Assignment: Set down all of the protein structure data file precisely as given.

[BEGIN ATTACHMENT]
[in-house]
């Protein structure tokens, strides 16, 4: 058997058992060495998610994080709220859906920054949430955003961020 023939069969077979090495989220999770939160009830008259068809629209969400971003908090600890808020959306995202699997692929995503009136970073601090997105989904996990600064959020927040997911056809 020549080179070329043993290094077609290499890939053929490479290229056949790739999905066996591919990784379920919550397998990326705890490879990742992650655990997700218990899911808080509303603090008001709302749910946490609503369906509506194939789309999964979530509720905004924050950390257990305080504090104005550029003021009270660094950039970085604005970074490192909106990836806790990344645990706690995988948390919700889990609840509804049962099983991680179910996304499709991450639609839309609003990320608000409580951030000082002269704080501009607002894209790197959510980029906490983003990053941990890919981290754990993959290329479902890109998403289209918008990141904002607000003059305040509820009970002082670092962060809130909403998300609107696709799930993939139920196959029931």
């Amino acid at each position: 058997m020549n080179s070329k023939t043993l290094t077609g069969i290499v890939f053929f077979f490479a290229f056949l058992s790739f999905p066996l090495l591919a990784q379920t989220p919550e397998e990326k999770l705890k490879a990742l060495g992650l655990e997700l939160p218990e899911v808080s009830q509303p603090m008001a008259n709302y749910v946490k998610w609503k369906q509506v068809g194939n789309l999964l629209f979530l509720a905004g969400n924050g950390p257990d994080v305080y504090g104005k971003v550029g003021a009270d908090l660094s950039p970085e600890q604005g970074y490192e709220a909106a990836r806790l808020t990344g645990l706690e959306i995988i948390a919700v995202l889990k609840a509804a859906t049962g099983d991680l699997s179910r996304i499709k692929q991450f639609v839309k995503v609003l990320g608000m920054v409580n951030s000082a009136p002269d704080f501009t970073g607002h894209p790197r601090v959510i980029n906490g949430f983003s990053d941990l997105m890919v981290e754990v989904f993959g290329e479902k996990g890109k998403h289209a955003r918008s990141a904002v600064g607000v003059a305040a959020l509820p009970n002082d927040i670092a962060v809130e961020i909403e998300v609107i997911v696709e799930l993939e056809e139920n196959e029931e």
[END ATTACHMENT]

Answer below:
[in-house]
């Protein structure tokens, strides 16, 4: 058997058992060495998610994080709220859906920054949430955003961020 023939069969077979090495989220999770939160009830008259068809629209969400971003908090600890808020959306995202699997692929995503009136970073601090997105989904996990600064959020927040997911056809 020549080179070329043993290094077609290499890939053929490479290229056949790739999905066996591919990784379920919550397998990326705890490879990742992650655990997700218990899911808080509303603090008001709302749910946490609503369906509506194939789309999964979530509720905004924050950390257990305080504090104005550029003021009270660094950039970085604005970074490192909106990836806790990344645990706690995988948390919700889990609840509804049962099983991680179910996304499709991450639609839309609003990320608000409580951030000082002269704080501009607002894209790197959510980029906490983003990053941990890919981290754990993959290329479902890109998403289209918008990141904002607000003059305040509820009970002082670092962060809130909403998300609107696709799930993939139920196959029931």
């Amino acid at each position: 058997m020549n080179s070329k023939t043993l290094t077609g069969i290499v890939f053929f077979f490479a290229f056949l058992s790739f999905p066996l090495l591919a990784q379920t989220p919550e397998e990326k999770l705890k490879a990742l060495g992650l655990e997700l939160p218990e899911v808080s009830q509303p603090m008001a008259n709302y749910v946490k998610w609503k369906q509506v068809g194939n789309l999964l629209f979530l509720a905004g969400n924050g950390p257990d994080v305080y504090g104005k971003v550029g003021a009270d908090l660094s950039p970085e600890q604005g970074y490192e709220a909106a990836r806790l808020t990344g645990l706690e959306i995988i948390a919700v995202l889990k609840a509804a859906t049962g099983d991680l699997s179910r996304i499709k692929q991450f639609v839309k995503v609003l990320g608000m920054v409580n951030s000082a009136p002269d704080f501009t970073g607002h894209p790197r601090v959510i980029n906490g949430f983003s990053d941990l997105m890919v981290e754990v989904f993959g290329e479902k996990g890109k998403h289209a955003r918008s990141a904002v600064g607000v003059a305040a959020l509820p009970n002082d927040i670092a962060v809130e961020i909403e998300v609107i997911v696709e799930l993939e056809e139920n196959e029931e």